General Info About Japanese Encephalitis
This severe and potentially life-threatening disease is rare.
The illness occurs in two forms
► Primary form - The primary form of the disease is more serious.
► Secondary form - The secondary form is more common. But because of the milder nature of secondary encephalitis, more cases of primary encephalitis are seen.
The arbovirus is usually prevalent in the rural areas of many countries in Asia with epidemics breaking out every few years. It is the leading cause of viral encephalitis in Asia with 30-50,000 cases reported annually. The disease is widespread in China, Sri Lanka, Philippines, Nepal, Indonesia and South East Asia.
The disease is transferred from infected animals - usually pigs and wading birds - to humans. The incubation period of Japanese encephalitis is 5-15 days. Majority of infections are asymptomatic. Only 1 in 250 infections develop into encephalitis.
The onset of this disease is marked by severe rigors. It is soon followed by altered mental status, seizures, tremors, headache, neck stiffness and/or sensitivity to light.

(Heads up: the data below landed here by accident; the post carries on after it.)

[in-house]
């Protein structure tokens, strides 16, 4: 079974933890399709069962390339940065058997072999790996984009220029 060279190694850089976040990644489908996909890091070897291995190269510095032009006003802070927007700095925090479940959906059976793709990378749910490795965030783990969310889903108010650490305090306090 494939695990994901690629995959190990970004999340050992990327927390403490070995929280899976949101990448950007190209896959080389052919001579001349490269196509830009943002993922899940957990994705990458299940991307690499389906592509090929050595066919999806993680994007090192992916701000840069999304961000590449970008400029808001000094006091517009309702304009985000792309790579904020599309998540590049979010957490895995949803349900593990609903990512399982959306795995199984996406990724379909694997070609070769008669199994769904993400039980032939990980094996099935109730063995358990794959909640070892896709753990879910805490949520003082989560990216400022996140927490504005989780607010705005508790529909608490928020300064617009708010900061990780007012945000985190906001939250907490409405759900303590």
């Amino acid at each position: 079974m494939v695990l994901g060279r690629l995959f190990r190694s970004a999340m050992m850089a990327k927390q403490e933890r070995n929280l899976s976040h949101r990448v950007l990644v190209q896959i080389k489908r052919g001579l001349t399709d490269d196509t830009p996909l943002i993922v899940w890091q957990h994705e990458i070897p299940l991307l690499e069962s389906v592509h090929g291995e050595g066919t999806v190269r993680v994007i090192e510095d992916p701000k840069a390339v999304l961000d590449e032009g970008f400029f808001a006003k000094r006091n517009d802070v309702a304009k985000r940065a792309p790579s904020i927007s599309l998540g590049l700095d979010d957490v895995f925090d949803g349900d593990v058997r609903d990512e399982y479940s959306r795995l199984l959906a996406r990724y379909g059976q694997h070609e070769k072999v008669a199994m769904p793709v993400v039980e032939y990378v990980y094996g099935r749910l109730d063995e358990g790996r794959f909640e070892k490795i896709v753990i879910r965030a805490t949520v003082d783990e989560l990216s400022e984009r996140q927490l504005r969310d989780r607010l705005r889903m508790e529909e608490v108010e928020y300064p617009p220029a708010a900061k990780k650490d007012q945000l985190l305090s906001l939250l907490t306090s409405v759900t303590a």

There is no specific treatment for Japanese encephalitis. No specific anti-viral drug is available. Treatment aims at relieving the symptoms like pain and reducing the intracranial pressure. Some patients may require long-term care and rehabilitation for residual neurologic deficits.
Japanese encephalitis can be prevented by vaccination.
Latest Publications and Research on Japanese Encephalitis[Hashimoto's Encephalopathy and Autoantibodies]. - Published by PubMed
Acute transverse myelitis (ascending myelitis) as the initial manifestation of Japanese encephalitis: a rare presentation. - Published by PubMed
Low risk of Japanese encephalitis in short-term Australian travelers to Asia. - Published by PubMed
A Survey of US Travelers to Asia to Assess Compliance With Recommendations for the Use of Japanese Encephalitis Vaccine. - Published by PubMed
[Non-motor Symptoms in Myasthenia Gravis: Attributed to T-cell Clones from Thymoma]. - Published by PubMed